Wine country icon Robert Mondavi celebrated his 94th birthday Monday.
But you'd think the nation's best known vintner was just a shaver of 93 if you'd cracked open a copy of Julia Flynn Siler's "The House of Mondavi: The Rise and Fall of an American Wine Dynasty," which hit retail book shelves over the weekend.
"Robert Mondavi will turn ninety-three on June 14, 2007," the author matter-of-factly states in the epilogue of her sprawling opus. "He is confined to a wheelchair but still lives on Wappo Hill with Margrit. He and his wife are partners in a new wine venture, named Continuum, with Timothy and Marcia and their families."
Now I don't know about you, but if a writer can't correctly determine such basics as the age of the lead player in her purportedly well-researched book, I'm more than a little suspicious about the accuracy of other details.
Let's take that opening paragraph in the epilogue, for example. A fragile nonagenarian (although Siler spells it "nanogenarian"), Bob Mondavi does indeed get around these days in a wheelchair. And, yes, Robert and Margrit are partners in a new wine venture with two of the vintner's three children, Tim and Marcia.
But no one else in the extended Mondavi family is vested in the partnership. Tim Mondavi's eldest daughter, Carissa, is the venture's sole employee.
This reader couldn't help but wonder how solid were the blocks on which this "rise and fall of an American wine dynasty" was built. What was fact, what was fiction — other than some of the dialogue the author injects in scenarios where recorded conversations don't exist?
Gotham Books, the New York publisher, maintains Siler's effort is "a balanced and richly detailed account of one family's rise and fall…"
In its examination of the Mondavi winemaking empire, a lot of attention is paid to detail. But "balanced" — well, we'll leave that to readers who want to slog through all 393 pages.
What Siler suggested in her early days of sniffing around the valley was that her look at the Mondavi family would prove a cautionary tale about the inadvisability of wineries going public and being subject to the pressures of the stock market.
Instead, it's a gossipy, rambling treatise that focuses on the negative, the feuds, scandals and the internecine sniping that occurred the last half of the 20th century involving all branches of the Mondavi family, friends, employees, confidants and, finally, an outside board of directors that more or less forced Robert and his children to sell off their holdings to the highest bidder.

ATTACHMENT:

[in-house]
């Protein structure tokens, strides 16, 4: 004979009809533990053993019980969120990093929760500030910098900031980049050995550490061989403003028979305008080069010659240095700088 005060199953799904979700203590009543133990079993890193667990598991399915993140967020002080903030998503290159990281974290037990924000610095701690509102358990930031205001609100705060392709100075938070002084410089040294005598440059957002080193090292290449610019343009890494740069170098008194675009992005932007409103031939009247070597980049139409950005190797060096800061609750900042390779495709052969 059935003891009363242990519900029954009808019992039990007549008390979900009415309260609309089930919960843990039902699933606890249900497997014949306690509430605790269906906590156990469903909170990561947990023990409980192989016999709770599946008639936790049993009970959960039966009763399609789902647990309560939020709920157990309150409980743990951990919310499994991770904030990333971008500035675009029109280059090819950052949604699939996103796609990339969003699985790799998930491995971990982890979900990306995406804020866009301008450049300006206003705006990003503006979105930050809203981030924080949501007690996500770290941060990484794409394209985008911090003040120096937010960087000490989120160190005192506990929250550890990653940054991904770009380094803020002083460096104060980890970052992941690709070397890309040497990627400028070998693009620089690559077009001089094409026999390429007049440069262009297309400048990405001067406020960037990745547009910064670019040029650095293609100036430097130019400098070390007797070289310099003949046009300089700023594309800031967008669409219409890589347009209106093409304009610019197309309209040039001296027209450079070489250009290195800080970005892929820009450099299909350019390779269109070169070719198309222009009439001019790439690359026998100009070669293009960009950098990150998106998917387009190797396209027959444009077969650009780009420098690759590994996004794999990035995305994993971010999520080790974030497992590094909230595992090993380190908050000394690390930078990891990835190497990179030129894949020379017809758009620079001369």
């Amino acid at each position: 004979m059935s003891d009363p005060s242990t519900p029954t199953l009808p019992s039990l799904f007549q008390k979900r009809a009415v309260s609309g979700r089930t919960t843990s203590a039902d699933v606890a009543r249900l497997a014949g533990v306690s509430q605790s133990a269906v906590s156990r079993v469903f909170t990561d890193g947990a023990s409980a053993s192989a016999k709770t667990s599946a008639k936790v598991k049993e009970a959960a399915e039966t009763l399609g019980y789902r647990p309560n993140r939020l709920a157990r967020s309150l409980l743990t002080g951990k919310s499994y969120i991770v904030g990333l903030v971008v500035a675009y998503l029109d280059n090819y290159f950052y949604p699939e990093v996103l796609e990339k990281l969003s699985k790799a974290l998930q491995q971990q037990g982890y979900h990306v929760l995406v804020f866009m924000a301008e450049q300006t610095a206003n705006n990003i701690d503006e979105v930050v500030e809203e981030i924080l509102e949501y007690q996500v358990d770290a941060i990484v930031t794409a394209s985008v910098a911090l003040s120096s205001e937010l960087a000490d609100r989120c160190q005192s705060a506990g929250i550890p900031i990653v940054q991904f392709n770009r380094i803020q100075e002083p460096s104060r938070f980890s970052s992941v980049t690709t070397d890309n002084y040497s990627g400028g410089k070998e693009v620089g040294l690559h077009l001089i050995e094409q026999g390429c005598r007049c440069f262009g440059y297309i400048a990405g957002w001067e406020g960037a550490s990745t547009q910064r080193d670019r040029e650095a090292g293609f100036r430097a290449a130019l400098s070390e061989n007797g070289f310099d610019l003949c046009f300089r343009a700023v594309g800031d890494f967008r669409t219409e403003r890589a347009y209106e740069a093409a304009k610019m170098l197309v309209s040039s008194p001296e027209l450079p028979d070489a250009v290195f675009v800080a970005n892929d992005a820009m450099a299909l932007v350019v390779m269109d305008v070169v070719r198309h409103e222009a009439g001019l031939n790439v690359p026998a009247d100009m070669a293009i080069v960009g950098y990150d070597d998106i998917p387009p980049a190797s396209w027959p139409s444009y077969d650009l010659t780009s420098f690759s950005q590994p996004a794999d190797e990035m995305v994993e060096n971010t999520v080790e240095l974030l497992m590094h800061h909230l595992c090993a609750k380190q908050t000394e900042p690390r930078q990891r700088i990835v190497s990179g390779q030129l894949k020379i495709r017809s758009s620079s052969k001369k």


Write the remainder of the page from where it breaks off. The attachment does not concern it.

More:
The former public relations director of the Mondavi company, Harvey Posert, obtained an advance copy of the book and said Monday that he's disturbed by its "mean-spirited nature.
"It's a very unbalanced treatment based largely on lawsuits, news stories, and self-justification stories that focus on the negative about the family and disregard the fact that an intelligent, hardworking family brought great wine to California and California wine to the world."
While he is not representing the Mondavis regarding the publication of Siler's book, Posert is working with the Continuum project.
He did say, however, that "it is my understanding the Mondavis have no comment on the book." He hinted that none, to his knowledge, had read it.
The 'forced sale'
While there are numerous revelations in Siler's first book — issues that were not known to most of us — there's one real bombshell.
Siler maintains Wall Street-savvy executives — who'd been recruited to serve on the Mondavi corporation's board of directors once it became a public company — were behind the sale of all Mondavi assets to Constellation, a giant drinks firm based in upstate New York.
Tumbling stock prices some two years after the Mondavi company went public are blamed for company principals setting in motion events that resulted in the family's loss of their business.
Vintner Mondavi had pledged large sums of money to both UC Davis and Copia, his project to promote wine, food and the arts in Napa. As the price of Mondavi stock tumbled, so did his worth, the author notes.
In March 2003, "the low stock price erupted into a personal crisis for Robert, one that threatened to embarrass him personally and destroy his legacy as a philanthropist," writes Siler. "The precariousness of Robert's financial situation remained a closely guarded secret, known only to his advisors, family and perhaps one or two top UC officials."
Feeling as well that Michael Mondavi's efforts to grow the company had not been a total success, the board of directors approached Ted Hall — a vintner in his own right who also raised cattle in Napa County — about replacing Michael as chairman.
Meeting with Robert, Tim and Marcia, the "avuncular" former management consultant "laid out his plans in a reassuring tone, explaining how he would look out for the best interests of the company and its shareholders. He used an analogy he had used many times before, describing his role as that of an emergency room doctor who'd dealt with all sorts of corporate traumas over the years.